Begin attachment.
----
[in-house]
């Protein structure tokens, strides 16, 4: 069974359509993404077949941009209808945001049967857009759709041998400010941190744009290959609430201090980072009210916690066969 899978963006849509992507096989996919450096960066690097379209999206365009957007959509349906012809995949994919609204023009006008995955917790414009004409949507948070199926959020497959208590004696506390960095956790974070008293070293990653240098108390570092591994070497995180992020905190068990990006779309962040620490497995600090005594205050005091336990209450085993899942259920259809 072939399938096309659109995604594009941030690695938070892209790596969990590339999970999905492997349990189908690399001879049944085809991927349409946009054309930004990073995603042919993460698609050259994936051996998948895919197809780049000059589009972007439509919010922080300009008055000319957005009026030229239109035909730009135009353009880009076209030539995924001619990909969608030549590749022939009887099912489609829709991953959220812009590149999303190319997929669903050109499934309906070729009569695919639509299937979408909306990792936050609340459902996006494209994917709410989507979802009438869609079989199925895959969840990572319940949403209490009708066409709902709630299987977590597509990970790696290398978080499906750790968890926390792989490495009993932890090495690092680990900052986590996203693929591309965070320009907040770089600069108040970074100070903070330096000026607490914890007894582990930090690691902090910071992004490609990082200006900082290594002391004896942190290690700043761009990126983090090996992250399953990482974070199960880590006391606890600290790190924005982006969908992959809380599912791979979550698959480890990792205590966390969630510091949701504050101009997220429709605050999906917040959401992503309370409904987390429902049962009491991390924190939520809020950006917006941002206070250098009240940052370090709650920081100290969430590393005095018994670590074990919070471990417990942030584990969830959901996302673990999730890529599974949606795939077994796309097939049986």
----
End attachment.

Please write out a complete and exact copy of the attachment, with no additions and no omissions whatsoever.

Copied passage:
[in-house]
């Protein structure tokens, strides 16, 4: 069974359509993404077949941009209808945001049967857009759709041998400010941190744009290959609430201090980072009210916690066969 899978963006849509992507096989996919450096960066690097379209999206365009957007959509349906012809995949994919609204023009006008995955917790414009004409949507948070199926959020497959208590004696506390960095956790974070008293070293990653240098108390570092591994070497995180992020905190068990990006779309962040620490497995600090005594205050005091336990209450085993899942259920259809 072939399938096309659109995604594009941030690695938070892209790596969990590339999970999905492997349990189908690399001879049944085809991927349409946009054309930004990073995603042919993460698609050259994936051996998948895919197809780049000059589009972007439509919010922080300009008055000319957005009026030229239109035909730009135009353009880009076209030539995924001619990909969608030549590749022939009887099912489609829709991953959220812009590149999303190319997929669903050109499934309906070729009569695919639509299937979408909306990792936050609340459902996006494209994917709410989507979802009438869609079989199925895959969840990572319940949403209490009708066409709902709630299987977590597509990970790696290398978080499906750790968890926390792989490495009993932890090495690092680990900052986590996203693929591309965070320009907040770089600069108040970074100070903070330096000026607490914890007894582990930090690691902090910071992004490609990082200006900082290594002391004896942190290690700043761009990126983090090996992250399953990482974070199960880590006391606890600290790190924005982006969908992959809380599912791979979550698959480890990792205590966390969630510091949701504050101009997220429709605050999906917040959401992503309370409904987390429902049962009491991390924190939520809020950006917006941002206070250098009240940052370090709650920081100290969430590393005095018994670590074990919070471990417990942030584990969830959901996302673990999730890529599974949606795939077994796309097939049986």